When the decisions of the Competition Board ("Board") regarding restrictions on online sales in selective distribution systems are analysed, the Board stated that In the Yatsan decision, in which the sale of Tempur branded products over the internet was completely banned and the reason for this practice was explained as protecting the image of the product, training the sales staff to provide information to the consumers about the product, and ensuring that other products in the store are preferred in other purchases by increasing the entrance of the consumer to the store, the Board concluded that the sale over the internet was completely prevented by the relevant restriction and therefore, there was one of the restrictions that excluded the agreement from the scope of group exemption within the framework of Communiqué No. 2002/2.

Pursuant to the Guidelines for Vertical Agreements regarding the implementation of Communiqué No. 2002/2, it is emphasized that the purpose of this restriction should not be to hinder the distributor's online sales and price competition and stated that the conditions stipulated within the selective distribution system should not, directly or indirectly, obstruct online sales in a manner contrary to the principle of equivalence.

In the BSH decision, the Board evaluated the request to prohibit the sale of online marketplaces to its dealers on the grounds that it damages the brand image and leads to free riding. BSH, the manufacturer of brands such as Bosch, Siemens, and Profilo, envisages a complete prohibition on its authorized dealers selling on online marketplaces which referred to as platforms, and the imposition of various sanctions on authorized dealers who do not comply with the related prohibition. The Board referred to the Coty decision and made a proportionality assessment in the concrete case in parallel with the relevant decision. Based on the researches conducted by the commission and the consumer survey conducted, it is concluded that 56% of the consumers purchased household appliances from online marketplaces. Therefore, considering that the complete restriction of such a sales channel could negatively impact competition beyond what is necessary, a violation decision has been made on the grounds that the related restriction does not comply with the proportionality condition. However, this decision has been rendered regarding the complete and initial restriction of the right of dealers to engage in online sales, and according to the prevailing view in the doctrine and as indicated in the Coty decision, restrictions on sales by selective distribution members on online platforms can be constrained in accordance with the relevant legislation.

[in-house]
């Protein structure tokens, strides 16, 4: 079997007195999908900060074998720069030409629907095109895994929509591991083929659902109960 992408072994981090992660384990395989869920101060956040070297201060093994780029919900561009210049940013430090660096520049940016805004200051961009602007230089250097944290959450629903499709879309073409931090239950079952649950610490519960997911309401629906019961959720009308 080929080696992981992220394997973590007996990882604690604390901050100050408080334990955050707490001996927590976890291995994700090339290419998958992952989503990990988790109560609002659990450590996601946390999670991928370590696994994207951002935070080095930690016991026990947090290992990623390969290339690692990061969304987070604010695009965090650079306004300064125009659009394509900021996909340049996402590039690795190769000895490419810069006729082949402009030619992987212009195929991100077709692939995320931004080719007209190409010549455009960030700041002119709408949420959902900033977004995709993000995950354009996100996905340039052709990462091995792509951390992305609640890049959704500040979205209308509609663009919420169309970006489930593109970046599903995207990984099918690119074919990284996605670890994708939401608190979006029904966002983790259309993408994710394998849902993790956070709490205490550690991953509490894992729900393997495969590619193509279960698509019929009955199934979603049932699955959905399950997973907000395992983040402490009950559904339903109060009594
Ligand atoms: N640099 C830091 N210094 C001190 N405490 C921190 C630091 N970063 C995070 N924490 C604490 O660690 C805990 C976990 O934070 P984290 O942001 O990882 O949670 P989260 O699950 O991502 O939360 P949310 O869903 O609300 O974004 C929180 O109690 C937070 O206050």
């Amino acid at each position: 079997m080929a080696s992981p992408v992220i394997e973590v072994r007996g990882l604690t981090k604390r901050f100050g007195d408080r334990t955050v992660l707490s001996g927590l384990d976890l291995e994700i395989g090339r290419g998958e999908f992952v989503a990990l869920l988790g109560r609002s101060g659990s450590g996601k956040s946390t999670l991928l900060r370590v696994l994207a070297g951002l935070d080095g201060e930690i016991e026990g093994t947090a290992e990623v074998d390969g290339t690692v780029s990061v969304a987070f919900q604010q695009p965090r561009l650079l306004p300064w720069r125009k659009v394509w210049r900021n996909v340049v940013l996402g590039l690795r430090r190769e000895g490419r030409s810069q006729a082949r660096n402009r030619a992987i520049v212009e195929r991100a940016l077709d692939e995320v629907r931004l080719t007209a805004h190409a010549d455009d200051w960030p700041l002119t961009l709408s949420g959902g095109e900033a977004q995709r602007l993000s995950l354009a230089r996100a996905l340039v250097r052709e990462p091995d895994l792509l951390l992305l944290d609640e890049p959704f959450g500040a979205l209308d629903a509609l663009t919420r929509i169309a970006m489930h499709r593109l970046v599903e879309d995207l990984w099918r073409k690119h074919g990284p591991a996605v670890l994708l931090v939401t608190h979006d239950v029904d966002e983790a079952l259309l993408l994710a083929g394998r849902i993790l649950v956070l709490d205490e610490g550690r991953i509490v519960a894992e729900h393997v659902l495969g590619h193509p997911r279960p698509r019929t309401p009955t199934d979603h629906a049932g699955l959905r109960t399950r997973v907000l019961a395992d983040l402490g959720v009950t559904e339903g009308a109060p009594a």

With the widespread use of the internet among producers, distributors and consumers, it has become important to evaluate the restrictions on sales on the internet in terms of breach of competition Although the practice of selective distribution systems includes the mechanism of prohibiting authorised distributors from selling to other unauthorised distributors as a restriction in essence, it is not considered as a violation of competition as it is exempted from the application of Article 4 of the Act within the scope of Communiqué No. 2002/2. However, the passive sales of selective distributors to consumers on the internet cannot be restricted as a rule, and if restricted, they are excluded from the exemption scope. When examining the decisions of the Board and the case law of the European Union, the complete restriction of passive sales by selective distributors on the internet is considered as a reason that eliminates the exemption; however, it is stated that proportionate restrictions, taking into account criteria such as the preservation of brand image within the framework of the proportionality criterion, non-discriminatory application of restrictions, will not constitute a violation of competition.